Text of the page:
Stolen: A Letter from a Prisoner Serving Life without Parole

prison life, life without parole, regret, sin, evil, humanity

Spoon Jackson does not define himself as a murderer, but by what he has done in the days since. How do you see him?

Prison takes people away from our society, presumably to “protect” those of you not in a physical prison. The effect is we are kidnapped from one another, leaving no path of return. No oasis in the desert of punishment to water our souls and hearts to reconnect and redeem ourselves. We were stolen away and encouraged to continue to sink and destroy what humanity we have left. Everything the body, mind and souls yearns for is discouraged and forbidden. We are afforded no light in darkness, unless we each create it ourselves. We are stolen away from dreams, hope, love, sex, peace and understanding. Stolen away from hugs and kisses, good food, family, parks and travel. We are on Mars with no air.

I know you are pondering, who cares about you who took a life? Think of the worst act or wrong you ever did or condoned, consciously or unconsciously. Is that all you are or ever will be? That one moment or few seconds in time. Does that define who you are forever? Over and over again.

I am not a broken record or repeating video or news reel that keeps committing murder. It happened once, in another life time, 35 years ago and I took responsibility then, broke down and rebuilt myself. Don’t keep pouncing or harping on the fact that I took a life. It happened 35 years ago to an unenlightened, ignorant youngster, not one moment ago. Find some real reason to hate me. You do not know me now. You don’t know how deep and broadly I have suffered. Come look me in the eyes, heart and soul, then tell me I’m a murderer. This life—my struggle—is not TV, a movie, or a computer game.

I am a human being not unlike yourself. You could be me and I could be you, with one foot in darkness and one foot in the light. Yes, I killed, I was a murderer, and that one sad fact took only moments, and at that moment I was a murderer. Yet, that does not define who and what I am forever. If it did, every second I would be taking a life, every day, eternally.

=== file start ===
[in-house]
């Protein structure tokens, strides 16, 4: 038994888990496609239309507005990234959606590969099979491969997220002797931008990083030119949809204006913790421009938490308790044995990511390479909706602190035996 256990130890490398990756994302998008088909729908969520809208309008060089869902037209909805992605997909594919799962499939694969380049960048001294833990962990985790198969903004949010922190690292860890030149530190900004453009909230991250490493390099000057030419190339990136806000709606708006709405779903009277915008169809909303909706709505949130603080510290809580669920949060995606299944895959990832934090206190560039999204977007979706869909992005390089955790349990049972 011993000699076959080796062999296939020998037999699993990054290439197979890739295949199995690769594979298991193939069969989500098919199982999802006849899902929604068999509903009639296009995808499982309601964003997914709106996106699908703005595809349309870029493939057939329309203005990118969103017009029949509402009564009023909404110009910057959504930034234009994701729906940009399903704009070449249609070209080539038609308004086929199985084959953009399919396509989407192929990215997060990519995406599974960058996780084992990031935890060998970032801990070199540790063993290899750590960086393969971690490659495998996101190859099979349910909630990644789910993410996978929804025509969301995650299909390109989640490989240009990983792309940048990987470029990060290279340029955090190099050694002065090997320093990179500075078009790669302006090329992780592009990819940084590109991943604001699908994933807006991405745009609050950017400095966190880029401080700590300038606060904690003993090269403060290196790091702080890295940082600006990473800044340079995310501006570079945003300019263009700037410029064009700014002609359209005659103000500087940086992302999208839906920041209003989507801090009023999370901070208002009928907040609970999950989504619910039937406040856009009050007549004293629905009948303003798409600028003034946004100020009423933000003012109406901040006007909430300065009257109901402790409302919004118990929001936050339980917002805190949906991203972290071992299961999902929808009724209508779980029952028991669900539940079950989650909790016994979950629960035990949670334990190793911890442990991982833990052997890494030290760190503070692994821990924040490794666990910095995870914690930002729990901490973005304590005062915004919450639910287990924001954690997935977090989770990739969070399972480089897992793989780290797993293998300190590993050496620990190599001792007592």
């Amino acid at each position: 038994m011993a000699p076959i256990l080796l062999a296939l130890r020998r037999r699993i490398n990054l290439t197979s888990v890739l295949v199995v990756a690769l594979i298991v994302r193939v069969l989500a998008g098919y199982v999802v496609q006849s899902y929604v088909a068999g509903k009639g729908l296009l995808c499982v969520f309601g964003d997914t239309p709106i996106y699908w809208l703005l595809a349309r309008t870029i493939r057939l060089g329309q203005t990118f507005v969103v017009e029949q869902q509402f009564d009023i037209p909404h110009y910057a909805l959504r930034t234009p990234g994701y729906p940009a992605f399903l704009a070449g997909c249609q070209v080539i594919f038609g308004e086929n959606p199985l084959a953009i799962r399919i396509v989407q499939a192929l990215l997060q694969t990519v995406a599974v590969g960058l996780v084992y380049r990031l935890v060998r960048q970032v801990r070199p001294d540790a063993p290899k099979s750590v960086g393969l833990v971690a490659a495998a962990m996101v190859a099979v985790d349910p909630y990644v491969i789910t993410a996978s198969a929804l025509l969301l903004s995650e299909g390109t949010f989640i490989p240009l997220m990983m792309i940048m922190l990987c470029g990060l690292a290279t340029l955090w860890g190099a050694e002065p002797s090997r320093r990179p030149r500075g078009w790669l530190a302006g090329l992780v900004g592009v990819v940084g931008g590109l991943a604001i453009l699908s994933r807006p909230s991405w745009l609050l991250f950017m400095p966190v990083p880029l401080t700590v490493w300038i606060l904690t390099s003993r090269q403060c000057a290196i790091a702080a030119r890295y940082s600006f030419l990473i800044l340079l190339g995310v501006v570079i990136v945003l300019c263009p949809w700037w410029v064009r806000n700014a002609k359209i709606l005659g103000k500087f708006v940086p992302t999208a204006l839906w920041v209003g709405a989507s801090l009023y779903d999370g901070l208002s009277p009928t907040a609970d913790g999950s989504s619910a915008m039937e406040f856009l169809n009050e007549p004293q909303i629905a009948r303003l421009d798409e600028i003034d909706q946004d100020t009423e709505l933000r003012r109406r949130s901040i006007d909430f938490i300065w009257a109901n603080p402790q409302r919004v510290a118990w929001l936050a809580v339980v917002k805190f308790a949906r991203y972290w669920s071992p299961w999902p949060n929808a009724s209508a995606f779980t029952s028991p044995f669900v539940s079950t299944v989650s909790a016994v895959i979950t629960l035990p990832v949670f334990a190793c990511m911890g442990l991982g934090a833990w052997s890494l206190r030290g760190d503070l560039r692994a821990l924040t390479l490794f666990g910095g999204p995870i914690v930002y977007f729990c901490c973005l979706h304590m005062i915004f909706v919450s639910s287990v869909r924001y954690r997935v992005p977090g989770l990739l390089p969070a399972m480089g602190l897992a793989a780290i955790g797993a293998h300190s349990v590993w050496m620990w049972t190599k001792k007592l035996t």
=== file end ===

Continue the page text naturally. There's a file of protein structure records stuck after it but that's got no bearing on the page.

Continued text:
The tragic deed broke my heart, spirit, and soul, and sent me tumbling. There is no pleasure or honor in the loss of life. Thick fog is forever dwelling in my heart and soul. I was broken, and felt every emotion and state one feels who has done a grave wrong. I experienced deep painful remorse, guilt, shame and sadness. I had to let go. Otherwise, I would have killed myself, by committing suicide to get from under this LWOP death sentence.

This unjust sentence serves no purpose for my victim or for me. Yet, some force inside me told me that to kill myself would be wrong and grave, as well. I wanted to live and pay my debt to society, if there truly was such a thing. I wanted to live and serve others and also forgive myself and others. To be of service was the only way to honor the life I took, and heal what can be healed. Let me out of prison or don’t let me out: no one can take that realness, connection, and truth away. No one can take away the healing I created with Mother Earth and the universe.

Your heart and soul know that people change, grow and learn how to balance their walk in shadow and in light. As time rolls on we learn to keep both darkness and light peaceful. No one must forgive me or my deed. It was hard to forgive myself for what I did. Yet, I forgive you for however deep or shallow your wrong was. I forgive you for not forgiving me. What heals best in the universe is forgiveness and love. You cannot love one another by hating. Forgiveness is a healing force, that is often stolen from us by politics, economics, hate, and revenge. You don’t condone a killing by forgiving and allowing second chances. Forgiveness is expansive and inclusive.